While this utility infrastructure remains the responsibility of the body corporate to maintain, it is not considered common property in the eyes of law. Instead, this is considered to be infrastructure that is used in conjunction with common property.
The most important thing to note about common property is that no sectional title owner can exclusively own common property in any way. All of the owners of the sections in the scheme will jointly own all the common property, and this ownership is in undivided shares.
Legislation around sectional titles
We know that sifting through legal paperwork can be boring, so we’re going to break down the basics:
- The new Sectional Titles Scheme Management Act (STSMA) was originally signed into law in 2011 and went into effect as of October 2016. The purpose of the STSMA is to allow for the establishment of body corporate’s to effectively manage and regulate sections and common property within sectional title schemes. It also allows for body corporate’s to apply rules to schemes and introduce a sectional title schemes management advisory council, should they choose to do so.
- Another result of the Sectional Title Schemes Management Act means that trustees of the sectional title scheme will need to reassess owners’ levy contributions every month. At the same time as the Sectional Title Schemes Management Act was implemented, so too was the Community Schemes Ombud Services Act. This is also known as the CSOS Act.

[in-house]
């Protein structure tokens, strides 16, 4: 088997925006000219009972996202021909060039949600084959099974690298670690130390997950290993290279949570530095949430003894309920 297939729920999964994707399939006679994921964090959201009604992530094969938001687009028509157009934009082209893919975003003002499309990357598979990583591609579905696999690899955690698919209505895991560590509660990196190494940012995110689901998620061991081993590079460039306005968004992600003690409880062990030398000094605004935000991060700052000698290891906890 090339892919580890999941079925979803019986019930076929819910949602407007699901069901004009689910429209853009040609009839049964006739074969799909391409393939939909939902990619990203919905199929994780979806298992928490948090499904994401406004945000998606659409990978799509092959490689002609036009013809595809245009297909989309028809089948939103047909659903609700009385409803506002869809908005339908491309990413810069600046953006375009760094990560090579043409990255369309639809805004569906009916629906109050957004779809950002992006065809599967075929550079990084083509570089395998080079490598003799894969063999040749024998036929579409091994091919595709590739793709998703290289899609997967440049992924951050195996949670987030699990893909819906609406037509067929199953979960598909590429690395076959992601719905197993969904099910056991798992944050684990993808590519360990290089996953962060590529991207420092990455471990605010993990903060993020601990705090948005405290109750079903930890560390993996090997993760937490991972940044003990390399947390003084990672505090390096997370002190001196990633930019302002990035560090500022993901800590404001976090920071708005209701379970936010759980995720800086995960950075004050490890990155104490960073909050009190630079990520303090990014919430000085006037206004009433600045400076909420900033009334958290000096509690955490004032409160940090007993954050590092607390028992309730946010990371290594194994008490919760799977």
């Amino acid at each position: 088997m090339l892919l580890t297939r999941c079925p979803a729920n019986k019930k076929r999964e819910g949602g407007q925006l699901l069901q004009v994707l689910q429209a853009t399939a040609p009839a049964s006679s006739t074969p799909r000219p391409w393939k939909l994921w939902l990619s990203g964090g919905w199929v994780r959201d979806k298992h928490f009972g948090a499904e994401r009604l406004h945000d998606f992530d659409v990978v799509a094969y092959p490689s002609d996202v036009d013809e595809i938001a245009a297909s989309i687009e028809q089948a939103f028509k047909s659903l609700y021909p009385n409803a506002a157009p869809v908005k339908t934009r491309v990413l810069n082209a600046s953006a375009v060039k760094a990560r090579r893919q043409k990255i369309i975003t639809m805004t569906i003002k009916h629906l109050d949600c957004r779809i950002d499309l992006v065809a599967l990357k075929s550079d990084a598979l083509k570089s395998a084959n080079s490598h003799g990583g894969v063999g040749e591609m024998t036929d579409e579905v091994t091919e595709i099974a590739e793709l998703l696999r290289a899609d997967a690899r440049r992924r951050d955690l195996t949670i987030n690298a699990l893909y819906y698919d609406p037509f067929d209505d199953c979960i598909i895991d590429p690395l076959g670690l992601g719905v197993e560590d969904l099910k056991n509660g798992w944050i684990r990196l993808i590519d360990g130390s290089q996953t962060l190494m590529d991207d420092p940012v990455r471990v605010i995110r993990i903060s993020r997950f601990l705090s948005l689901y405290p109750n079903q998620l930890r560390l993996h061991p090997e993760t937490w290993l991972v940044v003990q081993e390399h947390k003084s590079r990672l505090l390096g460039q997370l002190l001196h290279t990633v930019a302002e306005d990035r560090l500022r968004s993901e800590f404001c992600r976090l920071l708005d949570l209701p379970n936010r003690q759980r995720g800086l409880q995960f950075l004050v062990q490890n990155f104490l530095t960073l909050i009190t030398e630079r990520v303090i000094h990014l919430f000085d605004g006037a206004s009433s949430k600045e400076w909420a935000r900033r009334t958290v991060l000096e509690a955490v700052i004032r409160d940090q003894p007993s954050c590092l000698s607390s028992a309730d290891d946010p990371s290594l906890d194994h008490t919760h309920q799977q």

- The main purpose of the CSOS Act is to establish an efficient, cost-effective and independent dispute resolution service for community schemes.
Sectional title management software
Sectional title management agents have a lot to deal with when it comes to managing common property. Between managing garden services to pool maintenance, security and keeping up with exterior house improvements like painting or fence repairs.
Our sectional title management software has been built to make this process a breeze. Gone are the days of endless paperwork and back-and-forth! This is because we’ve got an easy software solution for property managers. By using the Unity property management software, you can save a lot of time and energy while still providing great sectional title management to your clients at the same time.
Contact us today to chat about how our software can make your life easier.